"It is the unhappy fate of the scientist today that he must play the role of Cassandra in the body politic, sending his fellow men to bed with nightmares in the hope to be heard in time."

- Arthur von Hippel, in "The Molecular Designing of Materials" (h/t @upbeatprof)

Monday, February 28, 2011

Overheard on the Intertubes

A Rich Capitalist, Tea Party Member, and Union Member sit around the table. At the center of the table sits a plate with a dozen cookies.

The Rich Capitalist takes eleven cookies, then whispers to the Tea Party Member, "Watch out for that union guy. He's got his eye on your cookie."

Sunday, February 27, 2011

Quotes of the Week

Getting backed up on the quote front. So here's a bunch of stuff to chew on:
Here’s a thought: maybe Madison, Wis., isn’t Cairo after all. Maybe it’s Baghdad — specifically, Baghdad in 2003, when the Bush administration put Iraq under the rule of officials chosen for loyalty and political reliability rather than experience and competence. ... Naomi Klein’s best-selling book “The Shock Doctrine,” ... argued ... a broader pattern. From Chile in the 1970s onward, she suggested, right-wing ideologues have exploited crises to push through an agenda that has nothing to do with resolving those crises, and everything to do with imposing their vision of a harsher, more unequal, less democratic society. What’s happening in Wisconsin is, instead, a power grab — an attempt to exploit the fiscal crisis to destroy the last major counterweight to the political power of corporations and the wealthy. And the power grab goes beyond union-busting. The bill in question is 144 pages long, and there are some extraordinary things hidden deep inside.

- Paul Krugman



Not all of the bullies are in schoolyards these days – quite a few have graduated to the executive suites of Corporate America. Take Charles and David Koch, two multi-billionaire brothers whose life of privilege and bloated sense of entitlement have turned them into such spoiled brats that they can't even take a joke. Last December, the Kochs' oil operations became the object of a spoof by a merry band of tricksters called Youth for Climate Truth. Not only is Koch Industries a notorious polluter and spewer of global warming gasses, but the brothers have recently been exposed as longtime secret funders of various right-wing front groups trying to debunk the very existence of climate change. The young folks made fun of this by issuing a fake news release on what appeared to be Koch Industries letterhead. It said, in essence, that the Kochsters had seen the light on global warming and henceforth would be strong environmental advocates. A pretty harmless joke. The grumpy billionaires, however, not only failed to laugh, but they quickly resorted to bullying. They've unleashed a snarling pack of lawyers to demand that the identities of those who produced the parody be given to the Kochs so they can sue them for damages. What damages? The lawsuit says the brothers want reimbursement for "costs associated with spending time and money to respond to inquiries about the fake release." Good grief – Charles and David are two of the 10 richest people in America, and they're whining about a ten dollar phone bill! What the Kochs really are trying to do, of course, is to bully their critics – make fun of us, they're saying, and we'll bury you in legal bills. By the way, these billionaire bullies have also financed front groups that attack public interest lawyers, Why? Because, say the the Kochs, These lawyers file "frivolous" lawsuits!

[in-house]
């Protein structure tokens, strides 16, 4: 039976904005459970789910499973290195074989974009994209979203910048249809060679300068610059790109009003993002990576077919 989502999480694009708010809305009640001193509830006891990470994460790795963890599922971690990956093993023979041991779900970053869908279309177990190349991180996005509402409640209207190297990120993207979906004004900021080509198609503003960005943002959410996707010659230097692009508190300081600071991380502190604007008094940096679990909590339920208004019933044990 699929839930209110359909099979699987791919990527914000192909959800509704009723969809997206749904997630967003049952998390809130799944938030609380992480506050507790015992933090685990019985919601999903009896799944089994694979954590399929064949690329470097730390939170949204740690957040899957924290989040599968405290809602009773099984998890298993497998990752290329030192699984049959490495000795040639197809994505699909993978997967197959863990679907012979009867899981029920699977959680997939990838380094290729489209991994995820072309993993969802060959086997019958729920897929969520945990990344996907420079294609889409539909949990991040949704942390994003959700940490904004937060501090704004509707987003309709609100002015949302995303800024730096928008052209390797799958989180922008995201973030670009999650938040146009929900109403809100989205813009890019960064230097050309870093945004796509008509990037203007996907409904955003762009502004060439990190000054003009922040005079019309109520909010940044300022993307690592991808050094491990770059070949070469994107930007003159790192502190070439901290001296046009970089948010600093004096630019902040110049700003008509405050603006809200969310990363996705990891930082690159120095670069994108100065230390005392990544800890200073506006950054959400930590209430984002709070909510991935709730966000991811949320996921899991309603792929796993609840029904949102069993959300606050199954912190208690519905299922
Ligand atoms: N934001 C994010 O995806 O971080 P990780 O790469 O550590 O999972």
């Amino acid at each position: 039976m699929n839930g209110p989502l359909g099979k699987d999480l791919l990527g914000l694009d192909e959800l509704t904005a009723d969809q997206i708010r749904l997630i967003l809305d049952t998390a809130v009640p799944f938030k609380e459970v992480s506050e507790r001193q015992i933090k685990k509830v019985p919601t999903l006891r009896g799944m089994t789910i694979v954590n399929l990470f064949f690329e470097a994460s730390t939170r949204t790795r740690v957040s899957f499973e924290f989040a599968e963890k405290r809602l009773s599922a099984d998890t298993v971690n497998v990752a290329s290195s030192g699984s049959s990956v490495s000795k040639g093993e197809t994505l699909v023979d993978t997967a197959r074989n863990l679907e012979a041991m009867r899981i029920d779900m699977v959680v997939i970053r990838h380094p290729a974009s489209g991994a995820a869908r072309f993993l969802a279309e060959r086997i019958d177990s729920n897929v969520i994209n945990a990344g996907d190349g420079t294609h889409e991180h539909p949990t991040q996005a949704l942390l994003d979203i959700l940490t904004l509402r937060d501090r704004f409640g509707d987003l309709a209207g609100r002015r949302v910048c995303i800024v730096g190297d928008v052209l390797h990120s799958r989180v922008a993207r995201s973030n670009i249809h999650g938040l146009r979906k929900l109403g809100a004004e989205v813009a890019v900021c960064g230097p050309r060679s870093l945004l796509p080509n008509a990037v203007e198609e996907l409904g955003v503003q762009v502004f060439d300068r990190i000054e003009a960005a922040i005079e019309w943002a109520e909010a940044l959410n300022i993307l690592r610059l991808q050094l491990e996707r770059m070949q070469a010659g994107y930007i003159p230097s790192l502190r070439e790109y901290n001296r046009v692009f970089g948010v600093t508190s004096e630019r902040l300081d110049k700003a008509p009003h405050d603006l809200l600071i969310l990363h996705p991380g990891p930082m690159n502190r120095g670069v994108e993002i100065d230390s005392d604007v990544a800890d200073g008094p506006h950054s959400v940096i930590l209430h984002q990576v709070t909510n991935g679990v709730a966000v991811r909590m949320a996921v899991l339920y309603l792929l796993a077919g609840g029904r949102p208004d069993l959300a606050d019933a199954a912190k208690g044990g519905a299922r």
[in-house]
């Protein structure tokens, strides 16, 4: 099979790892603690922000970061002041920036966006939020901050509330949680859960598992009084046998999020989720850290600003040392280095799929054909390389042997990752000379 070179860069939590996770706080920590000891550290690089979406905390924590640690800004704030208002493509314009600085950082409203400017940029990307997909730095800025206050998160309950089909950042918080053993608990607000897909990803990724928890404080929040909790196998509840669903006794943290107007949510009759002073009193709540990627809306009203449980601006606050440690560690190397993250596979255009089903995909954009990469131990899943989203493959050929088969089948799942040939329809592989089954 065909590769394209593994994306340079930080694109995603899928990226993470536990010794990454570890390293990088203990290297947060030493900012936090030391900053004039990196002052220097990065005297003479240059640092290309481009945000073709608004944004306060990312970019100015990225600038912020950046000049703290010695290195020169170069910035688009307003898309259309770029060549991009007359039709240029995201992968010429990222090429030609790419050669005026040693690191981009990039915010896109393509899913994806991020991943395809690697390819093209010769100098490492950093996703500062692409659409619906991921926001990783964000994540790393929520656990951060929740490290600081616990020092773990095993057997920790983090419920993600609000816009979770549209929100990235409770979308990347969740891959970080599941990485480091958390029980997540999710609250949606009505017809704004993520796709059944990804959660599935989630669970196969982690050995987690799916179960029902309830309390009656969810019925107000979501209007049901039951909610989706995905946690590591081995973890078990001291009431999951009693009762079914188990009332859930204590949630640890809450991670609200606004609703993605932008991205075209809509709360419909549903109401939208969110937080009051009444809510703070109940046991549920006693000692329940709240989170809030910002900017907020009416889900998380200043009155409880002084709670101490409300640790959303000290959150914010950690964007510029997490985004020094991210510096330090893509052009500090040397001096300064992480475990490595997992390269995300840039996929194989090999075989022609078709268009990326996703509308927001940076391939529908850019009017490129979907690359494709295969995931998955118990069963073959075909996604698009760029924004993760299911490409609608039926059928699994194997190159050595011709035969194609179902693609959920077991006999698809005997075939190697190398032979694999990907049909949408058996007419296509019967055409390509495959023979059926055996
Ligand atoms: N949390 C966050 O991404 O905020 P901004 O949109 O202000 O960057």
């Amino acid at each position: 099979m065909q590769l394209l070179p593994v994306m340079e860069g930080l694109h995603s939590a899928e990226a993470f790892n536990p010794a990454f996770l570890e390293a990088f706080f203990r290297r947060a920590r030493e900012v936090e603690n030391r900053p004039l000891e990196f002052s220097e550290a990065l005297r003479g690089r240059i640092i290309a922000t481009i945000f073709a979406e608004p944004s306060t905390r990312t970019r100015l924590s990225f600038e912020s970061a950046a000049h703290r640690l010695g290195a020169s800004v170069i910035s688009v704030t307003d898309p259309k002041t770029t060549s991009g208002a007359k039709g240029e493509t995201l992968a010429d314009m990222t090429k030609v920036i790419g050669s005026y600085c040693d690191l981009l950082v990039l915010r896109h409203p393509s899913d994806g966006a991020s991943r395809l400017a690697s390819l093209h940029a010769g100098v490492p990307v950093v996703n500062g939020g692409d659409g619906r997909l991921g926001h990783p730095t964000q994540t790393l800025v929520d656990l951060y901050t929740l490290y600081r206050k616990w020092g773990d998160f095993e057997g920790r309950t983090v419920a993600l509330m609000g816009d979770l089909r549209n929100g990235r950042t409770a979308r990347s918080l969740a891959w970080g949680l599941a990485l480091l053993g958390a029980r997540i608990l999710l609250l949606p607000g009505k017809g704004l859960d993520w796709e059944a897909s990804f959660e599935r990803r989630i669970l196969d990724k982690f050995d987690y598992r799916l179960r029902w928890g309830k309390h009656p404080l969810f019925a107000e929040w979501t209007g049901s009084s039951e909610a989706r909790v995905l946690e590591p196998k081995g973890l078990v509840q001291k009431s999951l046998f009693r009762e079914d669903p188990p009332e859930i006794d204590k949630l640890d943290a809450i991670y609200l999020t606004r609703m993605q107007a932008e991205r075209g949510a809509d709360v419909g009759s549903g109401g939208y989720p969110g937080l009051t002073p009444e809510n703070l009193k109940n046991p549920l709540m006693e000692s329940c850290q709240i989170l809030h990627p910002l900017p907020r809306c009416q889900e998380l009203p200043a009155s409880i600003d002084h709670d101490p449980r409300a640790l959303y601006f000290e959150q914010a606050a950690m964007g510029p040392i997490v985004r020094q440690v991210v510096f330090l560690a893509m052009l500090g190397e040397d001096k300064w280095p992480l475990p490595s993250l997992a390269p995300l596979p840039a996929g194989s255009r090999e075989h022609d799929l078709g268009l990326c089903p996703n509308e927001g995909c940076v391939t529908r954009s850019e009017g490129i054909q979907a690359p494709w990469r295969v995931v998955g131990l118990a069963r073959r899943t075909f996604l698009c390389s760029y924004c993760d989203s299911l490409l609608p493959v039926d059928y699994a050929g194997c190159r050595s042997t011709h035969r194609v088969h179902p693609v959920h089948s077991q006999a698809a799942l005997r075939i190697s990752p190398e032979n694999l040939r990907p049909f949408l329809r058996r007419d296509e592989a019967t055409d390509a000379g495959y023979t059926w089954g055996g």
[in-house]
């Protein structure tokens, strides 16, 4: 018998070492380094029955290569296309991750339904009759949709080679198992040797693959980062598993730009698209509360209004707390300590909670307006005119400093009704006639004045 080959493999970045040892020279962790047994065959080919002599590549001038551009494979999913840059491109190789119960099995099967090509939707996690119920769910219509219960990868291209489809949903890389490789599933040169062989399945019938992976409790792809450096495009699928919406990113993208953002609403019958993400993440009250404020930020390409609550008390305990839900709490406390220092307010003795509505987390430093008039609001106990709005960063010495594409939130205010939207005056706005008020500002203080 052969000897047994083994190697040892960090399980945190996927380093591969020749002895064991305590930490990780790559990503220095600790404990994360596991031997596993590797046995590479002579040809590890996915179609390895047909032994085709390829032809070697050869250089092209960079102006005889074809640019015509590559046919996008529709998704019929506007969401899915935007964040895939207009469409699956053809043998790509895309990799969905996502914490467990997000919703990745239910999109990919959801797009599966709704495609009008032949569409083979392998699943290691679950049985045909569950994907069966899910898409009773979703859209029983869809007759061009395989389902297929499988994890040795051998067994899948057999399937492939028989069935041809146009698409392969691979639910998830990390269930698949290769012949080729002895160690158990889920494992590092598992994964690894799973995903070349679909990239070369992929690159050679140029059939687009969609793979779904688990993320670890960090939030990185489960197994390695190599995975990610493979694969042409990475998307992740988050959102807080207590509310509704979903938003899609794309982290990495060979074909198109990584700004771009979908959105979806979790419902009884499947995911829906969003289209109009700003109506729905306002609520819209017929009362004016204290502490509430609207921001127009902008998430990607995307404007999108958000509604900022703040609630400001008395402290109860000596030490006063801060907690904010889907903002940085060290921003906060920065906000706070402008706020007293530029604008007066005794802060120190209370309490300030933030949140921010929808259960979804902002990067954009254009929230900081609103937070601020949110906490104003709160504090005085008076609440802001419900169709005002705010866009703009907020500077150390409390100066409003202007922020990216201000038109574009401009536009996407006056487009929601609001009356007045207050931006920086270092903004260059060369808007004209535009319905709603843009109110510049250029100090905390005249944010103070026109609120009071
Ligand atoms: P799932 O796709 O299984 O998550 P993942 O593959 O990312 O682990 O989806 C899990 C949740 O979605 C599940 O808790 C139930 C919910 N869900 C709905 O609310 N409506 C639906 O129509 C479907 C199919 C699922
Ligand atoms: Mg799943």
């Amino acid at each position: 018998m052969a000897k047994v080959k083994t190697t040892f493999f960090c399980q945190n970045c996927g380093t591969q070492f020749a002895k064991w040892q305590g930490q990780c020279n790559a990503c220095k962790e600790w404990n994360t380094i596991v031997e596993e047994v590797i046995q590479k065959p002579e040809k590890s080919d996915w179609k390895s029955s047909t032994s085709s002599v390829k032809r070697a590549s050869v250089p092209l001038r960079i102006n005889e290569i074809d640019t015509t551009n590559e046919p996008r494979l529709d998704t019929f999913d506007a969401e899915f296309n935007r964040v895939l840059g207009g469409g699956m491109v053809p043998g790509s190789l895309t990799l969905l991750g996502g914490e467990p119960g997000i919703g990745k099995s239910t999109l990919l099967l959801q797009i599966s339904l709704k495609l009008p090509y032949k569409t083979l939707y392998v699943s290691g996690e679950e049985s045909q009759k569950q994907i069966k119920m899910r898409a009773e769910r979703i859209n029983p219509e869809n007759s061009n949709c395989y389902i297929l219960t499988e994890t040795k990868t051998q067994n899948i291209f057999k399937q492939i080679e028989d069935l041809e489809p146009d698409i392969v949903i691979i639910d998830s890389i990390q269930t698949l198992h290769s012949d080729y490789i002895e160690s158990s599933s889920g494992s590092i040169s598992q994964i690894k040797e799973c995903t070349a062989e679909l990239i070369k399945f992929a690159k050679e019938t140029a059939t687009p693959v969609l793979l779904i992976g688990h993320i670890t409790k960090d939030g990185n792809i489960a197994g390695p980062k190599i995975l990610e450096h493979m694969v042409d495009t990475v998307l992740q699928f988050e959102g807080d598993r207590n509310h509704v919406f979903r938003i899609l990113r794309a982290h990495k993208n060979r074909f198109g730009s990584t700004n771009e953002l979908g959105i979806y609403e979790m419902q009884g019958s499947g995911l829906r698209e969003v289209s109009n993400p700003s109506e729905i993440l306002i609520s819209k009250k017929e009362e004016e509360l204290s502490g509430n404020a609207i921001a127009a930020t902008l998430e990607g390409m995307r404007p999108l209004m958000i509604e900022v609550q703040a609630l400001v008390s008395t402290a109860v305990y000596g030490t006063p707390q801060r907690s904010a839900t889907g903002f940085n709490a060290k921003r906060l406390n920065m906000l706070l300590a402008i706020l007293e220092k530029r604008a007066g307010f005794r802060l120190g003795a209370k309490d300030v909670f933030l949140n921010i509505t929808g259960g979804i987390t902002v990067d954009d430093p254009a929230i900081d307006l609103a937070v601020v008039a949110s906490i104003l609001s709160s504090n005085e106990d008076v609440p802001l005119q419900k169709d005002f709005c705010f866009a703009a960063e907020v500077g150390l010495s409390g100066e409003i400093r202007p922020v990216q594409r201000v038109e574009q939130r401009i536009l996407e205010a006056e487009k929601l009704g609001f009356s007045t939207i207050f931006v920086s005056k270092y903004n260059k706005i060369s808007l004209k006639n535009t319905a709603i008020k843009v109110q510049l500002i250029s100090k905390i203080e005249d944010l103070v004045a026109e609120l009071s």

- Jim Hightower


By refusing to acknowledge the existence of many stands on any issue, by refusing to assign Truth-values to any, by looking down at anyone who holds any opinion that is not their own, the mainstream press fosters the atmosphere of a bipolar world in which enmity rules, and the wagons need to be circled – the atmosphere that is so conducive to formation and defense of echo-chambers and yet so devoid of airing of any alternatives.

- Bora



A protest was held today that was bigger than anything that the Tea Party has ever done, but you wouldn’t know it if you were watching TV. There is something seriously wrong with a news gathering and reporting apparatus that devotes more live coverage to the protests in Egypt than protests in Wisconsin. Egypt was a big story, but the a fight for the very survival of the middle class should not be ignored.

- Jason Easley


"If we've learned any lessons during the past few decades, perhaps the most important is that preservation of our environment is not a partisan challenge; it’s common sense. Our physical health, our social happiness, and our economic well-being will be sustained only by all of us working in partnership as thoughtful, effective stewards of our natural resources."

- Ronald Reagan (p 10)

Saturday, February 26, 2011

Not the Problem


Texans standing with Wisconsin. (click images for more detail)



Update: In case you can't make out the poster, Krugman explains.

The poster points out that Texas, a union hostile ("right to work") state, has an even bigger (yes, even per capita) budget shortfall than Wisconsin. Texas shows what we are seeing in so many states cannot have anything to do with unions.